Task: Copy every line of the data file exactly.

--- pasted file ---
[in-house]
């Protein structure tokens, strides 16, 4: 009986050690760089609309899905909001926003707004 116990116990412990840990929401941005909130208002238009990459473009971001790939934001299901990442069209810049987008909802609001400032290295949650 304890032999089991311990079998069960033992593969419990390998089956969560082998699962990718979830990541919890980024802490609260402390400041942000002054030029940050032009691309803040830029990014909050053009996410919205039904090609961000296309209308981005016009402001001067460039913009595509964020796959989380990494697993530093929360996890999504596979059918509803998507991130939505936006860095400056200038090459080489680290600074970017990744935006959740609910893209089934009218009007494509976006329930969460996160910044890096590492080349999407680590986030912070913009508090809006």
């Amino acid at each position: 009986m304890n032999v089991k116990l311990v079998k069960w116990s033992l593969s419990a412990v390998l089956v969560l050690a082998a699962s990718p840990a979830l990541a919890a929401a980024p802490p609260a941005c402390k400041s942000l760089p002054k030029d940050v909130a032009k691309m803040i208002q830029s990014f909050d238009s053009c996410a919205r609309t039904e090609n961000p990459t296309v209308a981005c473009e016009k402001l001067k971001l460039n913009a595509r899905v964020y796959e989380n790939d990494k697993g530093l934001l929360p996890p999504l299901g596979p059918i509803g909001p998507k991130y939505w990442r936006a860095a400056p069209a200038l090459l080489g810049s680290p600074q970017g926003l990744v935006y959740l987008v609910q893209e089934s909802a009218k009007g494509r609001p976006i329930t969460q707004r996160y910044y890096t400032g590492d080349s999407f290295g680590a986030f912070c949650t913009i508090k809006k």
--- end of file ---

[in-house]
């Protein structure tokens, strides 16, 4: 009986050690760089609309899905909001926003707004 116990116990412990840990929401941005909130208002238009990459473009971001790939934001299901990442069209810049987008909802609001400032290295949650 304890032999089991311990079998069960033992593969419990390998089956969560082998699962990718979830990541919890980024802490609260402390400041942000002054030029940050032009691309803040830029990014909050053009996410919205039904090609961000296309209308981005016009402001001067460039913009595509964020796959989380990494697993530093929360996890999504596979059918509803998507991130939505936006860095400056200038090459080489680290600074970017990744935006959740609910893209089934009218009007494509976006329930969460996160910044890096590492080349999407680590986030912070913009508090809006």
């Amino acid at each position: 009986m304890n032999v089991k116990l311990v079998k069960w116990s033992l593969s419990a412990v390998l089956v969560l050690a082998a699962s990718p840990a979830l990541a919890a929401a980024p802490p609260a941005c402390k400041s942000l760089p002054k030029d940050v909130a032009k691309m803040i208002q830029s990014f909050d238009s053009c996410a919205r609309t039904e090609n961000p990459t296309v209308a981005c473009e016009k402001l001067k971001l460039n913009a595509r899905v964020y796959e989380n790939d990494k697993g530093l934001l929360p996890p999504l299901g596979p059918i509803g909001p998507k991130y939505w990442r936006a860095a400056p069209a200038l090459l080489g810049s680290p600074q970017g926003l990744v935006y959740l987008v609910q893209e089934s909802a009218k009007g494509r609001p976006i329930t969460q707004r996160y910044y890096t400032g590492d080349s999407f290295g680590a986030f912070c949650t913009i508090k809006k």